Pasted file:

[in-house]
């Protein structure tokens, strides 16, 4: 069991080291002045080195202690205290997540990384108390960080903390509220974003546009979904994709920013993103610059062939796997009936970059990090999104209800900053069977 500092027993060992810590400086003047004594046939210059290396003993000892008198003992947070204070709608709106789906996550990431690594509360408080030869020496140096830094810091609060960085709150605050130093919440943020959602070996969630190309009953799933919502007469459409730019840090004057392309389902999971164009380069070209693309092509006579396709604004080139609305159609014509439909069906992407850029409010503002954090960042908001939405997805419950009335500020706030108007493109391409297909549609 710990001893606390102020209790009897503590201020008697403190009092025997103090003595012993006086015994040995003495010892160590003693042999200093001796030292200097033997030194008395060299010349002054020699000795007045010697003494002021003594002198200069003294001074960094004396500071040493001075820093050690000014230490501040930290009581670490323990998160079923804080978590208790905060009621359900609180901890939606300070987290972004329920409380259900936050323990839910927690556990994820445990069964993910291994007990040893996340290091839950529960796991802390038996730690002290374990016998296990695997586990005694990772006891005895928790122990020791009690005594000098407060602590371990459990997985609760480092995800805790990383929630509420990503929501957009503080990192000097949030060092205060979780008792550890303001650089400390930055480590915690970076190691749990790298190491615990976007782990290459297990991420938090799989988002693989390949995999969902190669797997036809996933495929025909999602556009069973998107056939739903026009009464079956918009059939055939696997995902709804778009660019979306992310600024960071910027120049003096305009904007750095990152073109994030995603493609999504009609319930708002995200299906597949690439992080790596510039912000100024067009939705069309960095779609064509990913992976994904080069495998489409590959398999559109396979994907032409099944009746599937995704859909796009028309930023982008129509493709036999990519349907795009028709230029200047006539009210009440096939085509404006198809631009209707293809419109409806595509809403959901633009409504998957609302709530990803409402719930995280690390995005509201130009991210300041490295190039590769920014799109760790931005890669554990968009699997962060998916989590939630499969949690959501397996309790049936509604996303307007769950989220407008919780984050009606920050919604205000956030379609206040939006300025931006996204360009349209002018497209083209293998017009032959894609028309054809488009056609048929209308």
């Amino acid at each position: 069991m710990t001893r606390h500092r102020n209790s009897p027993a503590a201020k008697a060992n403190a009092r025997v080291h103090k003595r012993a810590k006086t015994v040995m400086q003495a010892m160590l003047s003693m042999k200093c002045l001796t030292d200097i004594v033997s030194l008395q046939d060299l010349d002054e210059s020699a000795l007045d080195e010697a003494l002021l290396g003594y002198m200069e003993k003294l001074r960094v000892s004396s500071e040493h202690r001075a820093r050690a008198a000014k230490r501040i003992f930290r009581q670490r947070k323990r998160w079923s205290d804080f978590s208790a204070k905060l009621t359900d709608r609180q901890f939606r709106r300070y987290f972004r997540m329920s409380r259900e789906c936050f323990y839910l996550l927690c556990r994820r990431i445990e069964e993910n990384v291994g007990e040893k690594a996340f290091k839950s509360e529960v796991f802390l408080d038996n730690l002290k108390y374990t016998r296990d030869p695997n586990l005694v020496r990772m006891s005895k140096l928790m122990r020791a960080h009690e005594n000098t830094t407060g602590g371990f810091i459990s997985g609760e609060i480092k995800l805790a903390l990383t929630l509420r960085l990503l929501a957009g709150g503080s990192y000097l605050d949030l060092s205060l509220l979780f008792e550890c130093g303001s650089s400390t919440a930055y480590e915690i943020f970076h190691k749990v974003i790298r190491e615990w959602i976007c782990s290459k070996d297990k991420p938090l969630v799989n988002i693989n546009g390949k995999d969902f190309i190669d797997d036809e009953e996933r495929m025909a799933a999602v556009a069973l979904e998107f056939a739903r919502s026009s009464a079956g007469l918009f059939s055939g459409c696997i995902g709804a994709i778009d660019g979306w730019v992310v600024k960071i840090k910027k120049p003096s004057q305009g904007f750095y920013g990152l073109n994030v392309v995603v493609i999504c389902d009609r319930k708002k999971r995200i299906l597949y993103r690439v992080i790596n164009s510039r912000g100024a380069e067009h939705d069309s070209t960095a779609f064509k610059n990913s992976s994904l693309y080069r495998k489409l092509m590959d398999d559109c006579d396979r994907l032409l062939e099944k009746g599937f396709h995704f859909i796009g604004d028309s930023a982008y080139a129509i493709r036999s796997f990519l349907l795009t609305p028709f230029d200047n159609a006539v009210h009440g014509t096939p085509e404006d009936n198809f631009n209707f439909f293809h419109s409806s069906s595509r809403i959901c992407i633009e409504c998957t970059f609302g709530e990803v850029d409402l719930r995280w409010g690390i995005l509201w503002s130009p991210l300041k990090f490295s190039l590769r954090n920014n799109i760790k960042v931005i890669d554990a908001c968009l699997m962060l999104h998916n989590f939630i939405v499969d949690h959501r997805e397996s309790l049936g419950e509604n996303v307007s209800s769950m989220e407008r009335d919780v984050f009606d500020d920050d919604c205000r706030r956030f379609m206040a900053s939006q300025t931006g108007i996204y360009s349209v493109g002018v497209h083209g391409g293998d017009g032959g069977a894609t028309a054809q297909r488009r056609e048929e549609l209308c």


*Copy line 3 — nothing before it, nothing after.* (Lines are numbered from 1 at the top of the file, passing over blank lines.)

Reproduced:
């Amino acid at each position: 069991m710990t001893r606390h500092r102020n209790s009897p027993a503590a201020k008697a060992n403190a009092r025997v080291h103090k003595r012993a810590k006086t015994v040995m400086q003495a010892m160590l003047s003693m042999k200093c002045l001796t030292d200097i004594v033997s030194l008395q046939d060299l010349d002054e210059s020699a000795l007045d080195e010697a003494l002021l290396g003594y002198m200069e003993k003294l001074r960094v000892s004396s500071e040493h202690r001075a820093r050690a008198a000014k230490r501040i003992f930290r009581q670490r947070k323990r998160w079923s205290d804080f978590s208790a204070k905060l009621t359900d709608r609180q901890f939606r709106r300070y987290f972004r997540m329920s409380r259900e789906c936050f323990y839910l996550l927690c556990r994820r990431i445990e069964e993910n990384v291994g007990e040893k690594a996340f290091k839950s509360e529960v796991f802390l408080d038996n730690l002290k108390y374990t016998r296990d030869p695997n586990l005694v020496r990772m006891s005895k140096l928790m122990r020791a960080h009690e005594n000098t830094t407060g602590g371990f810091i459990s997985g609760e609060i480092k995800l805790a903390l990383t929630l509420r960085l990503l929501a957009g709150g503080s990192y000097l605050d949030l060092s205060l509220l979780f008792e550890c130093g303001s650089s400390t919440a930055y480590e915690i943020f970076h190691k749990v974003i790298r190491e615990w959602i976007c782990s290459k070996d297990k991420p938090l969630v799989n988002i693989n546009g390949k995999d969902f190309i190669d797997d036809e009953e996933r495929m025909a799933a999602v556009a069973l979904e998107f056939a739903r919502s026009s009464a079956g007469l918009f059939s055939g459409c696997i995902g709804a994709i778009d660019g979306w730019v992310v600024k960071i840090k910027k120049p003096s004057q305009g904007f750095y920013g990152l073109n994030v392309v995603v493609i999504c389902d009609r319930k708002k999971r995200i299906l597949y993103r690439v992080i790596n164009s510039r912000g100024a380069e067009h939705d069309s070209t960095a779609f064509k610059n990913s992976s994904l693309y080069r495998k489409l092509m590959d398999d559109c006579d396979r994907l032409l062939e099944k009746g599937f396709h995704f859909i796009g604004d028309s930023a982008y080139a129509i493709r036999s796997f990519l349907l795009t609305p028709f230029d200047n159609a006539v009210h009440g014509t096939p085509e404006d009936n198809f631009n209707f439909f293809h419109s409806s069906s595509r809403i959901c992407i633009e409504c998957t970059f609302g709530e990803v850029d409402l719930r995280w409010g690390i995005l509201w503002s130009p991210l300041k990090f490295s190039l590769r954090n920014n799109i760790k960042v931005i890669d554990a908001c968009l699997m962060l999104h998916n989590f939630i939405v499969d949690h959501r997805e397996s309790l049936g419950e509604n996303v307007s209800s769950m989220e407008r009335d919780v984050f009606d500020d920050d919604c205000r706030r956030f379609m206040a900053s939006q300025t931006g108007i996204y360009s349209v493109g002018v497209h083209g391409g293998d017009g032959g069977a894609t028309a054809q297909r488009r056609e048929e549609l209308c």